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May 11, 1967 - Image 3

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Michigan Daily, 1967-05-11

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THURSDAY, MAY 11, 1967''

THE MICHIGAN DAILY

PAGE TIMES

,,RDY A 1 97TEMIHG NDIYPfU UR1

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a

Soviets Harass,
Scrape U.S. Ship
Incident Raises Specter of Grave
Confrontation by 2 Major Nations

CONGRESSIONAL HEA RINGS:
Challenge Emergency Nature
Of Nationwide Railway Strike

WASHINGTON (AP)-A Soviet
destroyer harassed American war-
ships for 90 minutes in the Sea
t of Japan yesterday and finally
scraped a U.S. destroyer in one of
several close approaches, the Pen-
tagon reported.
The incident raised the specter
of a serious confrontation between
the two major powers backing op-
posing sides in the Vietnam war.
4$ The State Department officially
protested the Soviet action in an
oral statement to the ranking
N otiaor
Warily Study
Tarif Plane
BRUSSELS, Belgium (W)-Euro-
pean Common Market leaders yes-
terday warily studied a U.S. pro-
posal that would have the effect
of juggling millions of dollars, one
way or the other, in the world's
grain trade.
The Common Market conference
was a step toward meeting a dead-
'line Sunday for completion of
work on the Kennedy Round of
negotiations to lower tariffs and
other obstacles to international
commerce.
The American proposal, ad-
vanced in Geneva Monday night,
is to let the United States, mem-
bers of the Common Market and
other nations keep control of their
own grain crps and their own for-
eign trade on grain.
The idea is to sweep away an
elaborate structure of quotas and
subsidy controls which the confer-
ees had been considering as part
of an international grain agree-:
ment. It came as a shock to Com-
mon Market representatives. They
favor a cartel like system under an
international treaty to share
markets and regulate price sup-
ports for farmers.
Jean Rey, the Common Market's
chief negotiator in Geneva, re-
ported behind closed doors to a
meeting of his organization's
council, a cabinet minister or his
representative from each of the
member countries-France, West
Germany, Italy, Belgium, the
Netherlands and Luxembourg.
Rey will get his final instruc-
tions and return to Geneva today.
Negotiators there have agreed that
unless the last issues are settled
by Sunday, there will be no time
to complete the job. President
Johnson's authority to slash Amer-
. ican tariffs in half will expire
June 30.

Soviet diplomat in Washington,
Yuri N. Thchernakov.
The collision involved the Soviet
destroyer Besslednyi and the
American destroyer Walker. The
U.S. vessel w/as engaged in train-
ing maneuvers with two other
Navy destroyers and an aircraft
carrier.
The Pentagon said the Soviets
ignored repeated warnings against
coming too close to the American
ships, an antisubmarine task
group operating in international
waters off the northern tip of the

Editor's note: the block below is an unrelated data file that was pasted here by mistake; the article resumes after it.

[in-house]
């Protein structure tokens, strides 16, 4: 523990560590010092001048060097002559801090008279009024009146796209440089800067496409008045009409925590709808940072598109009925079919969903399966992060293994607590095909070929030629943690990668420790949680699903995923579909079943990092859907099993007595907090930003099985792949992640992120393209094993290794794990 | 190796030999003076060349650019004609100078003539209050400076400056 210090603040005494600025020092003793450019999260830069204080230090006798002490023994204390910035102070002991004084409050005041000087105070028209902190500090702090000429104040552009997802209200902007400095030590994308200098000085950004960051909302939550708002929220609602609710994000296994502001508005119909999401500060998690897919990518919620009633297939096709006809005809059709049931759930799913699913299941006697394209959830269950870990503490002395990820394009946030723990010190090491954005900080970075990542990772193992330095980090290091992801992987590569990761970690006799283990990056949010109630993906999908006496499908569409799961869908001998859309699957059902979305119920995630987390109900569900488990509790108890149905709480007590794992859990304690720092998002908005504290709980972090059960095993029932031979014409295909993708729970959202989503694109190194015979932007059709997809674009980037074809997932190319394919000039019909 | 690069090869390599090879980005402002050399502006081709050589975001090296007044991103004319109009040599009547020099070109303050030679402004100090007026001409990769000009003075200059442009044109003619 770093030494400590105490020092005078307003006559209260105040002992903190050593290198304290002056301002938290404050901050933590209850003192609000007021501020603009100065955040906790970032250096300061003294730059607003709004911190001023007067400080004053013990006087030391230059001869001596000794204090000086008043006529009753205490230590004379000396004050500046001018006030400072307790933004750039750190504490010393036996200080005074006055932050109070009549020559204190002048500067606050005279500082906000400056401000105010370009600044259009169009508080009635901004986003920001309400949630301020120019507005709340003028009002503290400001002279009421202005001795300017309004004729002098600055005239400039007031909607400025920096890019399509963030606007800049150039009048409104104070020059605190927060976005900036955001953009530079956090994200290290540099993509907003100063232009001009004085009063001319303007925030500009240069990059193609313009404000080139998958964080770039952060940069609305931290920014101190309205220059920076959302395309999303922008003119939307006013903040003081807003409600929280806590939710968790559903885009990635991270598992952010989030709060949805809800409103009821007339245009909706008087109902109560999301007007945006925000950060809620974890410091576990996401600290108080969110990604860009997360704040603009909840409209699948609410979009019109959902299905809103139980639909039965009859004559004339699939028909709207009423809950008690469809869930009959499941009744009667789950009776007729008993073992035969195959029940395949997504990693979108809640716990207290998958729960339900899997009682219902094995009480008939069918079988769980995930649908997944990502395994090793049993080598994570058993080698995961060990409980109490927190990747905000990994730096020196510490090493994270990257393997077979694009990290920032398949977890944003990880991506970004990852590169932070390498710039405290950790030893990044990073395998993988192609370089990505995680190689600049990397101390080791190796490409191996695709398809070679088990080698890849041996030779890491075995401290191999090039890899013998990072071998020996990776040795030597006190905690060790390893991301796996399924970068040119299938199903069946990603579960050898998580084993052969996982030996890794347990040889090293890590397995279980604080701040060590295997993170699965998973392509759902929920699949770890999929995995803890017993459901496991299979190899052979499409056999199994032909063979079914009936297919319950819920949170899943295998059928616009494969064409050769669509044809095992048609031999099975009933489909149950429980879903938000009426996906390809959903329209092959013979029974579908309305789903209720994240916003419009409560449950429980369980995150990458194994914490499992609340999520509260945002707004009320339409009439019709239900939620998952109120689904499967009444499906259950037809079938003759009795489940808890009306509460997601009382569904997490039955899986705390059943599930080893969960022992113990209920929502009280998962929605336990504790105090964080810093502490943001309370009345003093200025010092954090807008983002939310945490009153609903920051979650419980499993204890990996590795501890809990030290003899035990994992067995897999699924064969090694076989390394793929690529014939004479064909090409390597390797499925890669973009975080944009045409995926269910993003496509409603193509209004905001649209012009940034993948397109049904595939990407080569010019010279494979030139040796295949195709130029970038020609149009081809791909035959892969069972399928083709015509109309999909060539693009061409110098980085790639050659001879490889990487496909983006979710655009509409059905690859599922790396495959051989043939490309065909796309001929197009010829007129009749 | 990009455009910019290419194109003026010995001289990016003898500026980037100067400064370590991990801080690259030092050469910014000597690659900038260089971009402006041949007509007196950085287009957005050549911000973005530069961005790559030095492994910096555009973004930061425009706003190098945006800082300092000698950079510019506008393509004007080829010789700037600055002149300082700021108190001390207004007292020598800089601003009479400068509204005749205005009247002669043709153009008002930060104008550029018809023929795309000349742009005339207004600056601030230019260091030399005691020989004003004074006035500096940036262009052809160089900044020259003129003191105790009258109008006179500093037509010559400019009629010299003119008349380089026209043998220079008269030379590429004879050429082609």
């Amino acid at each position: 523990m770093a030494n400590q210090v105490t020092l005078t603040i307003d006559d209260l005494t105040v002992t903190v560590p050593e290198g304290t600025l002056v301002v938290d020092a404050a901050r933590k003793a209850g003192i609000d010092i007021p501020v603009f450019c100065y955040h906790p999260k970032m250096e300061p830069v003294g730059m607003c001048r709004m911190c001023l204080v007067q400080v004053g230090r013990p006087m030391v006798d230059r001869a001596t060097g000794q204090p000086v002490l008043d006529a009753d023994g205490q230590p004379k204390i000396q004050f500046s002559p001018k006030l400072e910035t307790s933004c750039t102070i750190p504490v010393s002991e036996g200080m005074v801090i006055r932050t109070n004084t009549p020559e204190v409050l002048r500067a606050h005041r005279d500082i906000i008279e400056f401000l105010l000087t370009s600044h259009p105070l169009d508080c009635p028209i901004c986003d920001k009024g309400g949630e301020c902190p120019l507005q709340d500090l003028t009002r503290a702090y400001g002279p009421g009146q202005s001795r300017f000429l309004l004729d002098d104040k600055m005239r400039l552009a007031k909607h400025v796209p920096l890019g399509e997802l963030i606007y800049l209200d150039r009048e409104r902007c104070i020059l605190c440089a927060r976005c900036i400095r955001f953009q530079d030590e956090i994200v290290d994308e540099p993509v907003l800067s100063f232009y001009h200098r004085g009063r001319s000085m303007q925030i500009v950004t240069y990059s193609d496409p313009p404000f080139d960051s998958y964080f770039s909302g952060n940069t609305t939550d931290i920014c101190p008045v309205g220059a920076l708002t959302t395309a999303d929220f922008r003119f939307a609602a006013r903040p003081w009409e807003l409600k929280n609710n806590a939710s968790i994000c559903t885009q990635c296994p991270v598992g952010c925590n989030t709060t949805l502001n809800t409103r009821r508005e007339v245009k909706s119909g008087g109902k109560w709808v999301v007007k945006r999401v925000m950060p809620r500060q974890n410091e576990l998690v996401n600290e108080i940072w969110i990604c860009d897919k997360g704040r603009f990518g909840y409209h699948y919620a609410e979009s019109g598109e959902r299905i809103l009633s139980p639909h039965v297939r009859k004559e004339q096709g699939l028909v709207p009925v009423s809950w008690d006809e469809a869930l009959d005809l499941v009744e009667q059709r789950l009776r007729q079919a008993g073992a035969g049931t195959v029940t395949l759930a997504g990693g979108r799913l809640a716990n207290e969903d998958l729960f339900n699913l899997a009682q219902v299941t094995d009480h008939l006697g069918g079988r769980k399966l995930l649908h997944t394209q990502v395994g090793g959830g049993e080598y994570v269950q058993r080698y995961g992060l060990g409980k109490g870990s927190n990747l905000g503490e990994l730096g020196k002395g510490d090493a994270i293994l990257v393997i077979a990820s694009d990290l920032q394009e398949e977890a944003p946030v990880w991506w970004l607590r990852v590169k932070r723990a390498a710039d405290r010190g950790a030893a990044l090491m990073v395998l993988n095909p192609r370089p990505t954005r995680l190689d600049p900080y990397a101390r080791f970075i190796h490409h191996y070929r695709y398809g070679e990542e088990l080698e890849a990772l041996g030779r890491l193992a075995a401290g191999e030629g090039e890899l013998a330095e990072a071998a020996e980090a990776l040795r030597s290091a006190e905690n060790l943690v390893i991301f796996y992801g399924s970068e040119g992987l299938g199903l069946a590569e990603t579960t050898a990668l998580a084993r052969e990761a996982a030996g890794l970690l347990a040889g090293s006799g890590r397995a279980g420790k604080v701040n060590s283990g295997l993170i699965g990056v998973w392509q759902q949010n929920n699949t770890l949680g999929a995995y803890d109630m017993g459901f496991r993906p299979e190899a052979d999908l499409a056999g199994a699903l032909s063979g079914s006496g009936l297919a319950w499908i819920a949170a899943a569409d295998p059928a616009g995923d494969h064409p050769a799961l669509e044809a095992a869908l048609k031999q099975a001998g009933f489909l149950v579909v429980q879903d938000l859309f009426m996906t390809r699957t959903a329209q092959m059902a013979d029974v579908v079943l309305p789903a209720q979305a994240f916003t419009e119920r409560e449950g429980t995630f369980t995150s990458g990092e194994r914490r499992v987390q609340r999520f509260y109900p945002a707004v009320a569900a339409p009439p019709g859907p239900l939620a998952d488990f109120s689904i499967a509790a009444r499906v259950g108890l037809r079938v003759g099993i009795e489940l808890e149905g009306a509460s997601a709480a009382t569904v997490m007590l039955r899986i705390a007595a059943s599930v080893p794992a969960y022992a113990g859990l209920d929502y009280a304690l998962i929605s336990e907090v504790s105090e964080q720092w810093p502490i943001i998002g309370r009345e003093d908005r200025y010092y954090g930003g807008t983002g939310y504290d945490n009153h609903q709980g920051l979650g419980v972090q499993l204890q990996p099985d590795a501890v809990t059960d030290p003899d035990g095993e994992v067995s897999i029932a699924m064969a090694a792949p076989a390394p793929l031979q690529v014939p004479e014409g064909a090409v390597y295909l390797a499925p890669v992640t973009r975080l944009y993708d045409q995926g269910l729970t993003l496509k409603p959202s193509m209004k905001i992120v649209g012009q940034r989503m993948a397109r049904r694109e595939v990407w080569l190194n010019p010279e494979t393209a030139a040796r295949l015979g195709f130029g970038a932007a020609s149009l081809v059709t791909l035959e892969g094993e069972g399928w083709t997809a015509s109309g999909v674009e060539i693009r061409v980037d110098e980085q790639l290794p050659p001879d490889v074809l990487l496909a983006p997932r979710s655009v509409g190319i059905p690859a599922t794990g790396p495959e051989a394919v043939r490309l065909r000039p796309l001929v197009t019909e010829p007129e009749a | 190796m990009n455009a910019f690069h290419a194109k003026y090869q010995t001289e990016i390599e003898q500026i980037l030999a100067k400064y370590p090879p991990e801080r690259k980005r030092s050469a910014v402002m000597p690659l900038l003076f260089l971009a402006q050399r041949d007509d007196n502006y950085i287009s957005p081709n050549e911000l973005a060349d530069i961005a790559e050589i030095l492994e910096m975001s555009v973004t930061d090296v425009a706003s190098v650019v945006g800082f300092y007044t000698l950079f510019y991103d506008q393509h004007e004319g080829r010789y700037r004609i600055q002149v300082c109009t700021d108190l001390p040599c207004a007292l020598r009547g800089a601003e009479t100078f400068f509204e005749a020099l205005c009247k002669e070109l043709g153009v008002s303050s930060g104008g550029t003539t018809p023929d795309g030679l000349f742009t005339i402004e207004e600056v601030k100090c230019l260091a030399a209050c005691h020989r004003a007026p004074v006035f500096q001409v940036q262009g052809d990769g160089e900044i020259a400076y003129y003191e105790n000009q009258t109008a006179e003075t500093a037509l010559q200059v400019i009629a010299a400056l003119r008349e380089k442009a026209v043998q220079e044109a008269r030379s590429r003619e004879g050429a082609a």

Japanese island of Hokkaido.
The collision occurred when the
Soviet destroyer attempted to
overtake and pass the Walker, the
anouncement said. The vessels
scraped together but, the Pen-
tagon said, there were no injuries
and only minor damage to both
ships.
Pentagon spokesman could re-
call no previous collision between
Americanrand Soviet warships.
Vietnam Implications
Several hours later in Washing-
ton, Tchernakov was called in to
receive the U.S. protest from the
assistant secretary of state for
European affairs, John M. Leddy.
,A written protest may be, sub-
mitted to the Soviets later.
Official government pronounce-
ments stopped short of chastising
the Soviets. The Pentagon state-
ment referred to the collision as
an accident, but State Department
spokesmen said the fact that the
Soviets were warned several times
speaks for itself.
Pentagon spokesmen could re-
warnings were given by flag. There
were no radio exchanges between
the American and Soviet ships.
Aside from the fact that the in-
cident involved military ships of
the world's major nations, the col-
lision assumed greater significance
in view of the Vietnam war.

-Associated Press
SUBPOENAED FBI AGENT
FBI AGENT REGIS KENNEDY (right) ignores newsmen's questions as he leaves the criminal court
building in New Orleans where he was subpoenaed to testify before a grand jury in connection with
the district attorney's Kennedy assassination probe. Attorneys for the agent filed motions to squash
the subpoena. Kennedy was one of several agents who investigated New Orleans aspects of the
assassination.
BOMBINGS CONTINUE:
.Bunker akesy StongControl
Of U.S. Embassy in Vietnam

WASHINGTON A') - Congres-
sional hearings on President John-
son's proposal to block a rail strike
showed signs yesterday of expand-
ing into a fullfledged study of the
administration's contention that a
strike would cause a national
emergency.
Rep. Harley O. Staggers (D-
W. Va), chairman of the House
Commerce Committee, said he was
not convinced by Secretary of
Transportation Alan S. Boyd's let-
ter Tuesday night and testimony
yesterday that a strike "would af-
fect virtually every segment of the
American economy and cause im-
measurable hardship for most
Americans."
Staggers delivered a tongue-lash-
ing to Boyd because the secretary's
letter was released to newsmen be-
fore Staggers saw it.
Warns Pentagon
The chairman said he had in-